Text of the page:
Small Sailboats

Small sailboats just get used more. They are more easily rigged, launched and managed than a larger boat. Even if you don't own waterfront property, small boats give access to some terrific out of the way places. They offer a great way to escape for a few hours. And, we can trailer them along on our vacation.

Wooden boat building is most satisfying. The whole process is exciting from the start. Individually shaped pieces of wood begin to spring into three dimensional form. And, a well crafted wooden boat is a thing of beauty, serving a worthy function. Where else can you get so much enjoyment from something you build with your own hands?

Traditional wooden boat designs make as much sense now as when they were originally conceived, but for a few added reasons. Originally used as workboats, they had to carry us through all sorts of weather. They needed a sea-kindly hull that would stand up to daily challenges, and move easily under sail and oar.

Glued lapstrake construction offers an alternative to conventional methods for building small sailboats. When a simpler, stronger, watertight hull is within our means, that's interesting! Wood still has the best strength to weight ratio, compared to any of the new fibers. And when it's fastened with epoxy, many of the problems associated with wooden boats are eliminated.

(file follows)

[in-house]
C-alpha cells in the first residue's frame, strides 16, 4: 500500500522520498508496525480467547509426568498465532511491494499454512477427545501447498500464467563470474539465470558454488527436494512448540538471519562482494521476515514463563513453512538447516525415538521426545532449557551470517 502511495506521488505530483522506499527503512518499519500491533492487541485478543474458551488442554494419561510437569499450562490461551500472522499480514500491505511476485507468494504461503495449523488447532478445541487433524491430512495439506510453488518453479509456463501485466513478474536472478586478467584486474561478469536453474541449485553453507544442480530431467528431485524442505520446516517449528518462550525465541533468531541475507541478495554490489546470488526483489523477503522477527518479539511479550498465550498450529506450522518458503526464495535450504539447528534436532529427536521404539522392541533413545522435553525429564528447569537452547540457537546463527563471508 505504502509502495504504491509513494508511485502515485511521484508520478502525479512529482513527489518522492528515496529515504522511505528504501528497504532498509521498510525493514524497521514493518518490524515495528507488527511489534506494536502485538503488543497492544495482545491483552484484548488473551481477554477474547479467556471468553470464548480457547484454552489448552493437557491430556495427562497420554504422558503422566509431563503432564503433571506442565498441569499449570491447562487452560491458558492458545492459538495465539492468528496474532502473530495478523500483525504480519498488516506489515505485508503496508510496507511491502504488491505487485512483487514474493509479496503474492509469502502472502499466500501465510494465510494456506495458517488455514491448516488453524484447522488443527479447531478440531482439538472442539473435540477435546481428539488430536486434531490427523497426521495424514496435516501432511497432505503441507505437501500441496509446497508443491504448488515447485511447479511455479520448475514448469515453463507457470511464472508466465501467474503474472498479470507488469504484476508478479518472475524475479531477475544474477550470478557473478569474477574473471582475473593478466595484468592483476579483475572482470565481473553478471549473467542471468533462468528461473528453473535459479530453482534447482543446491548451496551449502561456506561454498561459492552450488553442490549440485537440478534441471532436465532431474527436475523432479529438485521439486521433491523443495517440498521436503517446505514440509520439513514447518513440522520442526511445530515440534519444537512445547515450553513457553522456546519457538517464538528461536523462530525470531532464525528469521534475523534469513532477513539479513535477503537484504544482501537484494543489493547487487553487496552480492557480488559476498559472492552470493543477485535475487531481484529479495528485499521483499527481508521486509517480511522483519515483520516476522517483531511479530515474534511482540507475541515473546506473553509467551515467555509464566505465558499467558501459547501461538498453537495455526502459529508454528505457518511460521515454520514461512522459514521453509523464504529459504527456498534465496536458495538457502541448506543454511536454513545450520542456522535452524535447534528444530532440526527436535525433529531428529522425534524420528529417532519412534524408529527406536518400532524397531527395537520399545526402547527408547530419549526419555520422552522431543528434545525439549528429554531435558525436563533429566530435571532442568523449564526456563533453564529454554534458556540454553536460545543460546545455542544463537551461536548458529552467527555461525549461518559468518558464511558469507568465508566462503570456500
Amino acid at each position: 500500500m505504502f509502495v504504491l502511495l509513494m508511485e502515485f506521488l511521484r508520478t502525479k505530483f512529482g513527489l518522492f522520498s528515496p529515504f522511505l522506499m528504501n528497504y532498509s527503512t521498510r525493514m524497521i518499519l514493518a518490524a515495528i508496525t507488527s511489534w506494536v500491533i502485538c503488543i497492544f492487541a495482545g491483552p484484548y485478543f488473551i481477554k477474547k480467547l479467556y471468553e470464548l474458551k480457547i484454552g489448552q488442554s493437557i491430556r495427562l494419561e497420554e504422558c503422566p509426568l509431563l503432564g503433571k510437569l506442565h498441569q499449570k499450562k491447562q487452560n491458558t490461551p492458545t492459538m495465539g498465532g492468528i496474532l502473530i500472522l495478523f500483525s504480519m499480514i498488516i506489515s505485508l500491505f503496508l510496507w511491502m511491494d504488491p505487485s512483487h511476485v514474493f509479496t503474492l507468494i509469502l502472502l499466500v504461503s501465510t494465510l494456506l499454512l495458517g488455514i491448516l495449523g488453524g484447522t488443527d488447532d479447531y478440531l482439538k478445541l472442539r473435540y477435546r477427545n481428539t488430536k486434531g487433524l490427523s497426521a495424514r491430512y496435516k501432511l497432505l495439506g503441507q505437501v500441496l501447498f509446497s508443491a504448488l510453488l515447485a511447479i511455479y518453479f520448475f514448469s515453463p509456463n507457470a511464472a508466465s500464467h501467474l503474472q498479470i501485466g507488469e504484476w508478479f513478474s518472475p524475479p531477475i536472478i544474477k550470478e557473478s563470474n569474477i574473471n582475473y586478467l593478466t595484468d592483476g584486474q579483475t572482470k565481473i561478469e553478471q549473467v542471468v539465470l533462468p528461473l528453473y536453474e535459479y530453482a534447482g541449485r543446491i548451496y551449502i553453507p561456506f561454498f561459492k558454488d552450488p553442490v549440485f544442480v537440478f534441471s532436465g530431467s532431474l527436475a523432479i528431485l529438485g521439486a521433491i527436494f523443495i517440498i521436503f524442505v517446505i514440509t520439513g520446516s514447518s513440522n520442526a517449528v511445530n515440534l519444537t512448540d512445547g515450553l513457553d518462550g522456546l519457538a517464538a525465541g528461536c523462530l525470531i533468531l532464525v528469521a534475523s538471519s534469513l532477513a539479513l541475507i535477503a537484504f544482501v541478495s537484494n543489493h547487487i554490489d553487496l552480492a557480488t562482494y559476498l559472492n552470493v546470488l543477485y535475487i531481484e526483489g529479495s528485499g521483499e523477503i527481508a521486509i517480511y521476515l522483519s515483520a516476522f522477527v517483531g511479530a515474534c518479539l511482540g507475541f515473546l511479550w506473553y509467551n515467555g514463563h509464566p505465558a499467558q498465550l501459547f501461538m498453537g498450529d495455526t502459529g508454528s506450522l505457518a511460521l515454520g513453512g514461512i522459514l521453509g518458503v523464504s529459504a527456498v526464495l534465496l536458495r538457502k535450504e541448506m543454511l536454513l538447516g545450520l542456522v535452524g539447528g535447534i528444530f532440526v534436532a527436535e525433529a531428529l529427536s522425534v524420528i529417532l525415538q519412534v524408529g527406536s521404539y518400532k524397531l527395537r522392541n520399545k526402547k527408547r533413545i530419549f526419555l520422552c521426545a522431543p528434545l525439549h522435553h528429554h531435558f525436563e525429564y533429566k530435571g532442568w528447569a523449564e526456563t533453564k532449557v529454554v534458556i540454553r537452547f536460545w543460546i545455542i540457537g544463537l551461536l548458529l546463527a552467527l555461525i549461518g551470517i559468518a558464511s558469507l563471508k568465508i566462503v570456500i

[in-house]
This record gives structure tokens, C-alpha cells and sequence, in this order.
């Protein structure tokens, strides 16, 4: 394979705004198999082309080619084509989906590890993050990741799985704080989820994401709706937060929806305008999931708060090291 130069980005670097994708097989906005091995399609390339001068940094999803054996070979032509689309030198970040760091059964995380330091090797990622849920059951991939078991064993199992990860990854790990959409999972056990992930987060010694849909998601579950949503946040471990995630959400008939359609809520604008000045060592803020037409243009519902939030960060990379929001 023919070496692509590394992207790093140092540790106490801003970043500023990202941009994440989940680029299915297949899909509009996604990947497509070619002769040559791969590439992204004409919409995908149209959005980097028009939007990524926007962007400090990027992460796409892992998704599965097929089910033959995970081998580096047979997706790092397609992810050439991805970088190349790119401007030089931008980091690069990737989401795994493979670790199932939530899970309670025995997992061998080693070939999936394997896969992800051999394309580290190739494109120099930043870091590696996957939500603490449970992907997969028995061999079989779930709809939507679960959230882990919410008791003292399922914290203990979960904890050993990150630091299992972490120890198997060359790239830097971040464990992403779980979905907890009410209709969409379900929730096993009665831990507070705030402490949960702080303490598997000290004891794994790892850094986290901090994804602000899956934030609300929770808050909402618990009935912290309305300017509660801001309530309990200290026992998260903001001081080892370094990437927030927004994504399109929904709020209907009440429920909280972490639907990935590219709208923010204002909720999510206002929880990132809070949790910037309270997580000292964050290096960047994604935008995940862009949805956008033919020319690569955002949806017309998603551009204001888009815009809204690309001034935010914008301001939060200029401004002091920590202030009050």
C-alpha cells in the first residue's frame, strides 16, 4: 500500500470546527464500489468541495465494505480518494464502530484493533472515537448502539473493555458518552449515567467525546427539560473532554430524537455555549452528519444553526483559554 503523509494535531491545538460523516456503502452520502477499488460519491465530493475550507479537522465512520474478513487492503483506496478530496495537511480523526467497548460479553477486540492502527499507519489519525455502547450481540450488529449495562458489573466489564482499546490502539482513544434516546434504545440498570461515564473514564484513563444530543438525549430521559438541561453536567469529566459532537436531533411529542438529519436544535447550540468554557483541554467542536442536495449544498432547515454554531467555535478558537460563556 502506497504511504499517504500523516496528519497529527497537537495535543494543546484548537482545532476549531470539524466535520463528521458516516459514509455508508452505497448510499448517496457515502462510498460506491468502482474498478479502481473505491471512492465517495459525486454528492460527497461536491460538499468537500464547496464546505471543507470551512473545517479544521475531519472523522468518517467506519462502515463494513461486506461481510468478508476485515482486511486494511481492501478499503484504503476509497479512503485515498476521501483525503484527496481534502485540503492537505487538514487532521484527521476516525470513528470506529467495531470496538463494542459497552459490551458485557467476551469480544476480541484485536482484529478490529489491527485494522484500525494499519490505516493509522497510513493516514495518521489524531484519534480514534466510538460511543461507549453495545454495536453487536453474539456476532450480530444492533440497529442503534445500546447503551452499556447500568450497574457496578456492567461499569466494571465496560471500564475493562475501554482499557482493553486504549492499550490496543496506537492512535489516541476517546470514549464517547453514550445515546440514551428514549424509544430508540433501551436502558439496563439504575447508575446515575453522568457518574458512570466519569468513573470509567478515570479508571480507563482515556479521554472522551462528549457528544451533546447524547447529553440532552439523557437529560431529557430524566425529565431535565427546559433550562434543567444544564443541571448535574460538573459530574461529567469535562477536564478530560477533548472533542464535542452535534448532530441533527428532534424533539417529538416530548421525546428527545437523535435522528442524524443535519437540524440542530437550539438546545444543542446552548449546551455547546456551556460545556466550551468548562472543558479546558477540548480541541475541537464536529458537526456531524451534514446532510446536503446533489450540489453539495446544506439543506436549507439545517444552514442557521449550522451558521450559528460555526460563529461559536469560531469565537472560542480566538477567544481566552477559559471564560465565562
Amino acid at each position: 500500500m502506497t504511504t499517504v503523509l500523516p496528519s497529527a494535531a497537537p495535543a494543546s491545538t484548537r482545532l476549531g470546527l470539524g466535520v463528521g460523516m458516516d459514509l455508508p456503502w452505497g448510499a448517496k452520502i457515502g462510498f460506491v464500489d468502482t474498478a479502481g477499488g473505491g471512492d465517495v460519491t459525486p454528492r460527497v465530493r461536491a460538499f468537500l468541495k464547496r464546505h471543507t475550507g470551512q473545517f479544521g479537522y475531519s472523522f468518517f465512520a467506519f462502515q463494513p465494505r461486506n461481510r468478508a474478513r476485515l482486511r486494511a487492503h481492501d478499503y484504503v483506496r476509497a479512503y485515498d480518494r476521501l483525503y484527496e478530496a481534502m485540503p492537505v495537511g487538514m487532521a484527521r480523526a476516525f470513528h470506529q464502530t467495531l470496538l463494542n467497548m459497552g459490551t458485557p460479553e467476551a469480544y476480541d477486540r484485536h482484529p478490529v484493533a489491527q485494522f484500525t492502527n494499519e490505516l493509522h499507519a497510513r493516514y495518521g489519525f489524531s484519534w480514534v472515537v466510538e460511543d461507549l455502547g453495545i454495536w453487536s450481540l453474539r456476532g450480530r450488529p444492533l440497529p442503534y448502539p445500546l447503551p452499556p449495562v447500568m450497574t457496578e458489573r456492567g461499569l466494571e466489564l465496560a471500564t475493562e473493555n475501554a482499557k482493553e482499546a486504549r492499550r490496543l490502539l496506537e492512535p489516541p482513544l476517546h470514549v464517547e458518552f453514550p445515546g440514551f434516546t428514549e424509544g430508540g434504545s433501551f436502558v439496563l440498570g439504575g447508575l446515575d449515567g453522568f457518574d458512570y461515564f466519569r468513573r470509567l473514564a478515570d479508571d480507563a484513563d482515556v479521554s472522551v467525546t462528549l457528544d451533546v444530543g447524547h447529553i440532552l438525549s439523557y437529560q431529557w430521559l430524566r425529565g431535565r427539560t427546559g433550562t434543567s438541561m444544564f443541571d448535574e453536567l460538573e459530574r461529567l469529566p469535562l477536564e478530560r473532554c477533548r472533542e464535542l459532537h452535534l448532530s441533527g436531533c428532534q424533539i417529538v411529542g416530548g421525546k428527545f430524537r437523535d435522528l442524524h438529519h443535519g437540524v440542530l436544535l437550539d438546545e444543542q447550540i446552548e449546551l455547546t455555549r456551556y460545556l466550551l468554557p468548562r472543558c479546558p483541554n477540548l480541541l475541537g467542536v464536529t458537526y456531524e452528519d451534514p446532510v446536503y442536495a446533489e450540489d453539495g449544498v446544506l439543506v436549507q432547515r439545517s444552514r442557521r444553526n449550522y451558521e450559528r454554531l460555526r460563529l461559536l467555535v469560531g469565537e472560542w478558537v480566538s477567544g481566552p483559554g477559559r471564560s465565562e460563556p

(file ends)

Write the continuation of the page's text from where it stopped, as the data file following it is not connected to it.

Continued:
I don't mean to cancel out traditional boat building. If you can find some clear Atlantic cedar, the shavings will add a nice aroma to the shop. Steam bending oak ribs to the planking, then riveting with bronze has its rewards. If repairs are needed, the parts are easily replaced. I've always liked the smell of pine tar and turpentine. I don't mind linseed oil too much either.

The small sailboats presented here are just as good for us as they are for the environment. When you need to get away from the crowd, spread some canvas. When you want some healthy exercise, go for a row. And, you don't have to think about the expense at the fuel dock. If you do want alternative power, a small gas or electric engine is all you need.

With one of these boats...
I know you'll look forward to your next trip out on the water.

South Jersey Beach Skiff
A small fishing boat that once numbered in the hundreds along the exposed Atlantic shore. Our modern version is built with glued lapstrake mahogany plywood.

Coquina
Designed by Nat Herreshoff. This 17 foot cat-ketch was his personal favorite. Boat building plans developed from his original drawings are available.

Caledonia Yawl
At 19 feet 6 inches, its the largest of Iain Oughtred's open double enders. The design takes its lineage from the Shetland Yoles of Scotland's northern islands.

Crocker Compass Sailing Dory
Sam Crocker's Compass is not only the little sister to the Alden Indian, but a more easy-to-manage small sailboat.

Ness Yawl
A smaller version of the Caledonia, the Ness and JII yawls are fast and able, at 18 foot 2 inches overall.

Kingston Lobster Boat
This design is from Cap't. Pete Culler and is one of three very similar plans. The original boats worked the inshore fishing grounds for oysters and lobsters.

MacGregor Sailing Canoe
Wooden double paddle canoes rigged for sailing are the ancestors of modern kayaks.

Herreshoff Fish Class Sloop
One of the family of great boat designs by Natanael Greene Herreshoff, this 20 foot sloop is a true classic.


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